Software normally used to assess the degree to which products are “assembly friendly” is now used to measure whether or not new designs are really improvements over the models they replace.
The software, a tool called Design for Assembly from Boothroyd Dewhurst Inc., Wakefield, R. I., is ordinarily used to simplify product designs by showing designers where to eliminate unnecessary parts, thereby simplifying assembly and lowering labor costs. But new-product development engineers at Motorola Solutions’ Holtsville, N. Y., design center used a calculation from the software called the DFA index as a key measure of overall product design. The index is simply an “ideal” assembly time divided by the actual assembly time. An ideal assembly is one having a theoretical minimum number of parts as determined by the DFA software.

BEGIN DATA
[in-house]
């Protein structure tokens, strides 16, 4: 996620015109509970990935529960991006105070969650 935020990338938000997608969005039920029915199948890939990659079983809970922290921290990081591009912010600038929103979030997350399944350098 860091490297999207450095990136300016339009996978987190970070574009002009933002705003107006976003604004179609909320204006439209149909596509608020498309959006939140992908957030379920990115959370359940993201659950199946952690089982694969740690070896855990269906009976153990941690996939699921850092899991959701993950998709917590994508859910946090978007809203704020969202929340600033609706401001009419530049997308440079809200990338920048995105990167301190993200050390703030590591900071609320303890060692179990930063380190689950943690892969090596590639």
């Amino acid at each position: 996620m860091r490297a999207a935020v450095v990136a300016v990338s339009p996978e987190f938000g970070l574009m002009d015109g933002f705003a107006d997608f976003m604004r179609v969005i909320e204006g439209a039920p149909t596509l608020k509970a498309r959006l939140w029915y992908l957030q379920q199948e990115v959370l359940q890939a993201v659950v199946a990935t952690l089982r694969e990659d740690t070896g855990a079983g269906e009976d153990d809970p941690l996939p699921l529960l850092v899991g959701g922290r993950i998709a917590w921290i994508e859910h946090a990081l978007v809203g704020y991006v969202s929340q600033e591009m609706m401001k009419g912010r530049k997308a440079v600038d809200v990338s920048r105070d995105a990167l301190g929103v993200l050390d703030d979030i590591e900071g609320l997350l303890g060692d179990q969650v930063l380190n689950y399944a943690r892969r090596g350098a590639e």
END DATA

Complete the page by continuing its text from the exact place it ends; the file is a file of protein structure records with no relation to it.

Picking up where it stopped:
Motorola engineers divided the company product portfolio into product families whose members were closely related by their technology. Engineers then figured a DFA index calculation for every product, computed averages for each product family, and ran the same calculation for competing products.
The resulting metrics served as a yardstick for gauging best-in-class design goals and a way to quantify whether designs were improving. Motorola personnel say DFA data gets compiled monthly and is presented to senior management. A product with a DFA index below target gets attention at all levels.